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North African Elephant

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Omar al Hashim View Drop Down
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Post Options Post Options   Thanks (0) Thanks(0)   Quote Omar al Hashim Quote  Post ReplyReply Direct Link To This Post Topic: North African Elephant
    Posted: 12 Jul 2011 at 11:08
Why and when did the Elephant (presumably an Indian elephant not an African) go extinct in North Africa?
 
I'm guessing during Roman times, and because of aridification, however if this was during the Roman Empire is it documented? When do roman records about elephants cease?
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drgonzaga View Drop Down
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Post Options Post Options   Thanks (0) Thanks(0)   Quote drgonzaga Quote  Post ReplyReply Direct Link To This Post Posted: 17 Jul 2011 at 17:09
Excuse me, Omar but with respect to the African elephant (Loxodonta africana), the species were never "native" to North Africa. The fact that this species can pass some considerable time without water made their trans-saharan transport possible particularly through Mauritania (where the species did not go extinct until the 1980s--extinction in the Gambia took place in 1913). Here, I am presupposing that by "North Africa" you are referencing the Maghreb and Lower Egypt.
 
 
I surmise that that you are premising your question on the basis of the Wikipedia article:
 
 
The foisting around of the classification Loxodonta africana pharaoensis with respect to Ancient Rome and Carthage is scientifically questionable and frankly taxonomist abhorr the term. We can "extend" Polybius as a source but then the problematic would surge forth with respect to the Ptolemies and the elephants of Upper Egypt (and Ethiopea) and that danged Ptolemaic inscription (the Adoulis) claiming two "types" of elephants: Ethiopean and Troglodytic (those of the "cave dwellers"--which is now embellished to mean "Lybian"). The soundest possible conclusion with respect to North Africa would be that these animals were introduced into that ecology by human effort, period!
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Zagros View Drop Down
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Post Options Post Options   Thanks (0) Thanks(0)   Quote Zagros Quote  Post ReplyReply Direct Link To This Post Posted: 19 Jul 2011 at 09:25
Actually this was a different subspecies of elephant, different to what we call Indian and African today, most notably in size.  They were smaller.
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Omar al Hashim View Drop Down
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Post Options Post Options   Thanks (0) Thanks(0)   Quote Omar al Hashim Quote  Post ReplyReply Direct Link To This Post Posted: 19 Jul 2011 at 09:56
Yeah, I was going to say DrG, the species of elephant in Cathage obviously wasn't the African Elephant, as that is not domesticable. Also I seriously doubt that you could cross the Sahara with any elephant. They do require rather a lot of water.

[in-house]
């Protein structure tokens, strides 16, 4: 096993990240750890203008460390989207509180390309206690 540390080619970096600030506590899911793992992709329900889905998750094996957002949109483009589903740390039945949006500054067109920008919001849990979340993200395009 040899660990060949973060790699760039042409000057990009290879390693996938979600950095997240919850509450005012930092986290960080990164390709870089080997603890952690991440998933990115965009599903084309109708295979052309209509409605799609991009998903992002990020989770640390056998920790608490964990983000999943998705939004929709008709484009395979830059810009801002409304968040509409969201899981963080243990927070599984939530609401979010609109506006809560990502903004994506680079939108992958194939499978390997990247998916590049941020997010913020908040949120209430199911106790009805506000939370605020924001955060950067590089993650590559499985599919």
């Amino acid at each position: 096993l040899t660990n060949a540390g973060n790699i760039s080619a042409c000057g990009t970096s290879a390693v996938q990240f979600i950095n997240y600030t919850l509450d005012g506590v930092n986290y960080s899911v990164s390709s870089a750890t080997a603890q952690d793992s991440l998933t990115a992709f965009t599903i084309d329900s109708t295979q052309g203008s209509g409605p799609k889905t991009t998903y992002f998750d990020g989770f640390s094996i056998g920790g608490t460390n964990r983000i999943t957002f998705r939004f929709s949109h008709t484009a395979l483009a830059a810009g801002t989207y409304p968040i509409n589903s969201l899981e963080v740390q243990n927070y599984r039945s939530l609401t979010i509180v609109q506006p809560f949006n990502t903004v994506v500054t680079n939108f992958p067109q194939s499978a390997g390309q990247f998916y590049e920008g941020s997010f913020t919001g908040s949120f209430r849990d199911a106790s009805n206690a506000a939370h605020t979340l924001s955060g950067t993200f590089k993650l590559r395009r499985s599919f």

Although it was only in the 5th century BC I believe that horse crossings of the Sahara became impossible.
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Post Options Post Options   Thanks (0) Thanks(0)   Quote drgonzaga Quote  Post ReplyReply Direct Link To This Post Posted: 19 Jul 2011 at 15:56
One may wax prolific over size but the fact remains that in terms of taxonomy and existing speciation Loxodonta africana comes in all sizes! Further, while African elephants may intake a lot of water in "one sitting" the fact remains that statistics for contemporary captive animals are irrelevant. Anyone who has witnessed the Serengeti migrations would comprehend that fine point. To "invent" a species so as to conform vague historical narratives is essentially untenable given the contemporary existence of Loxodonta Africana cyclotis. Besides, Omar, when you state the "African elephant" is not domesticable what then are you doing to Ethiopea and the Upper Nile Valley, shifting that region to Asia? Strangely enough there is a single Carthagian coin from the 3rd century BC that portrays an elephant and this pictoral representation can not be confused for anything but a specimen of Loxodonta Africana cyclotis--the African forest elephant. Its range through the Atlas Mountains southward into the Gambia and Mauretania is hardly problematic.
Here is a blast from the past that Wiki ignored but which contemporary research on cyclotis is emphasizing as prescient:
 
 
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akshara24 View Drop Down
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Post Options Post Options   Thanks (0) Thanks(0)   Quote akshara24 Quote  Post ReplyReply Direct Link To This Post Posted: 24 Dec 2011 at 11:18
Elephants eat an average of 16 hours a day. Elephants use their trunk to reach up into trees to get food and pluck grass. Because they are such large animals and are herbivores who only eat grass, leaves, other vegetation that is available, African Elephants eat a high quantity of food, more than 700 pounds a day! They have to eat so much because over half of all they consume is passed through their systems undigested.
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